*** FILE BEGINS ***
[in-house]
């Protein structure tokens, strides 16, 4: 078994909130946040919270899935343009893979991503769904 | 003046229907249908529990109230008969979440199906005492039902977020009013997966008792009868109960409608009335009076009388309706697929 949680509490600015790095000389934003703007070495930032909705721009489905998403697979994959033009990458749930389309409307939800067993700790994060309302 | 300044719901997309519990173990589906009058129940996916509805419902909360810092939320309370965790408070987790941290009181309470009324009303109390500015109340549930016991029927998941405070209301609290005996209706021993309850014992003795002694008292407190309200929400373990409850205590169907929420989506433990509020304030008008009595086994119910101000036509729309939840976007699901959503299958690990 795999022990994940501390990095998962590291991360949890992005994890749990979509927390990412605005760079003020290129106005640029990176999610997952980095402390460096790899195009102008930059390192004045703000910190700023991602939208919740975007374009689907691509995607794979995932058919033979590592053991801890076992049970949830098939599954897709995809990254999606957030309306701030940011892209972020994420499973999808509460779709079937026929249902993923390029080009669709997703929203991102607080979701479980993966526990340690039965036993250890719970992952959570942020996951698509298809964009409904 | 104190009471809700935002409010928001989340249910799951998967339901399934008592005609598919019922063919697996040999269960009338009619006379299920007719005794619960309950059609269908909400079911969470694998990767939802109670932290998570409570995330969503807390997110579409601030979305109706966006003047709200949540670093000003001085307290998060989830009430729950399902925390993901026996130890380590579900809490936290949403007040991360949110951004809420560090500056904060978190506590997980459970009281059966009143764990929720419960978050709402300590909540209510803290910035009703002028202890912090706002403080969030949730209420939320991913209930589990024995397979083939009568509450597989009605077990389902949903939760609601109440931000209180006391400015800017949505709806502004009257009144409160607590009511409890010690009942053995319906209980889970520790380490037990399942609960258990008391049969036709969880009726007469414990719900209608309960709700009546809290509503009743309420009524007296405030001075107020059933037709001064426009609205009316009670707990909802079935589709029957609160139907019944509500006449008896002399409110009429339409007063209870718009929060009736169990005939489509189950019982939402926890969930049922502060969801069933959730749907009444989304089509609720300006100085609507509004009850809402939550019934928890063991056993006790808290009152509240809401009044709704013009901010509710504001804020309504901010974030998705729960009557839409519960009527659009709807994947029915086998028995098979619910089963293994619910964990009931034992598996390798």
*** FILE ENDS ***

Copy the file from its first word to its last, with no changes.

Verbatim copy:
[in-house]
């Protein structure tokens, strides 16, 4: 078994909130946040919270899935343009893979991503769904 | 003046229907249908529990109230008969979440199906005492039902977020009013997966008792009868109960409608009335009076009388309706697929 949680509490600015790095000389934003703007070495930032909705721009489905998403697979994959033009990458749930389309409307939800067993700790994060309302 | 300044719901997309519990173990589906009058129940996916509805419902909360810092939320309370965790408070987790941290009181309470009324009303109390500015109340549930016991029927998941405070209301609290005996209706021993309850014992003795002694008292407190309200929400373990409850205590169907929420989506433990509020304030008008009595086994119910101000036509729309939840976007699901959503299958690990 795999022990994940501390990095998962590291991360949890992005994890749990979509927390990412605005760079003020290129106005640029990176999610997952980095402390460096790899195009102008930059390192004045703000910190700023991602939208919740975007374009689907691509995607794979995932058919033979590592053991801890076992049970949830098939599954897709995809990254999606957030309306701030940011892209972020994420499973999808509460779709079937026929249902993923390029080009669709997703929203991102607080979701479980993966526990340690039965036993250890719970992952959570942020996951698509298809964009409904 | 104190009471809700935002409010928001989340249910799951998967339901399934008592005609598919019922063919697996040999269960009338009619006379299920007719005794619960309950059609269908909400079911969470694998990767939802109670932290998570409570995330969503807390997110579409601030979305109706966006003047709200949540670093000003001085307290998060989830009430729950399902925390993901026996130890380590579900809490936290949403007040991360949110951004809420560090500056904060978190506590997980459970009281059966009143764990929720419960978050709402300590909540209510803290910035009703002028202890912090706002403080969030949730209420939320991913209930589990024995397979083939009568509450597989009605077990389902949903939760609601109440931000209180006391400015800017949505709806502004009257009144409160607590009511409890010690009942053995319906209980889970520790380490037990399942609960258990008391049969036709969880009726007469414990719900209608309960709700009546809290509503009743309420009524007296405030001075107020059933037709001064426009609205009316009670707990909802079935589709029957609160139907019944509500006449008896002399409110009429339409007063209870718009929060009736169990005939489509189950019982939402926890969930049922502060969801069933959730749907009444989304089509609720300006100085609507509004009850809402939550019934928890063991056993006790808290009152509240809401009044709704013009901010509710504001804020309504901010974030998705729960009557839409519960009527659009709807994947029915086998028995098979619910089963293994619910964990009931034992598996390798």